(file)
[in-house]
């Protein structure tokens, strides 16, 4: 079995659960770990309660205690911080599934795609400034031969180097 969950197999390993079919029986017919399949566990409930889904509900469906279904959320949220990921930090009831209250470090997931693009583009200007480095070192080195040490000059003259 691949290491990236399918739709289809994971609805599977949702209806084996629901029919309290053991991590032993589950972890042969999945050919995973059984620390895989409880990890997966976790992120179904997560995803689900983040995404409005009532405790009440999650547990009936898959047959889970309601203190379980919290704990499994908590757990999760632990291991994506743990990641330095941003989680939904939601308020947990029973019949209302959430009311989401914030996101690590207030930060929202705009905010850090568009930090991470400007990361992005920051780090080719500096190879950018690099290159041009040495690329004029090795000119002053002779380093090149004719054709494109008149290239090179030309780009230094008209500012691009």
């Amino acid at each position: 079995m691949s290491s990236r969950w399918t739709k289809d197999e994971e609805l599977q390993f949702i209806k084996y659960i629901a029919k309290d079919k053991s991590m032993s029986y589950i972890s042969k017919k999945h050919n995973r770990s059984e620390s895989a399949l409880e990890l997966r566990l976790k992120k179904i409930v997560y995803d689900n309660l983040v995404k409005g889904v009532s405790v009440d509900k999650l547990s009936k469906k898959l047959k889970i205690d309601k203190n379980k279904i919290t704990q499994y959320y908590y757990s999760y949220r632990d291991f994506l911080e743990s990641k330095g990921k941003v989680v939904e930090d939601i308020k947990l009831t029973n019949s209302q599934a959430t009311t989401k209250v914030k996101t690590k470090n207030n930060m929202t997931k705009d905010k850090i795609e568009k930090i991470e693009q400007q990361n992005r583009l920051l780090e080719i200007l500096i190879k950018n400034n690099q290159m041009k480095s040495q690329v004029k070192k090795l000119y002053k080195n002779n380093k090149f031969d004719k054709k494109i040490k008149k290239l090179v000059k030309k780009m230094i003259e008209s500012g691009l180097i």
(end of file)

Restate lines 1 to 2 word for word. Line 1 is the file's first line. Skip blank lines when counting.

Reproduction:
[in-house]
């Protein structure tokens, strides 16, 4: 079995659960770990309660205690911080599934795609400034031969180097 969950197999390993079919029986017919399949566990409930889904509900469906279904959320949220990921930090009831209250470090997931693009583009200007480095070192080195040490000059003259 691949290491990236399918739709289809994971609805599977949702209806084996629901029919309290053991991590032993589950972890042969999945050919995973059984620390895989409880990890997966976790992120179904997560995803689900983040995404409005009532405790009440999650547990009936898959047959889970309601203190379980919290704990499994908590757990999760632990291991994506743990990641330095941003989680939904939601308020947990029973019949209302959430009311989401914030996101690590207030930060929202705009905010850090568009930090991470400007990361992005920051780090080719500096190879950018690099290159041009040495690329004029090795000119002053002779380093090149004719054709494109008149290239090179030309780009230094008209500012691009």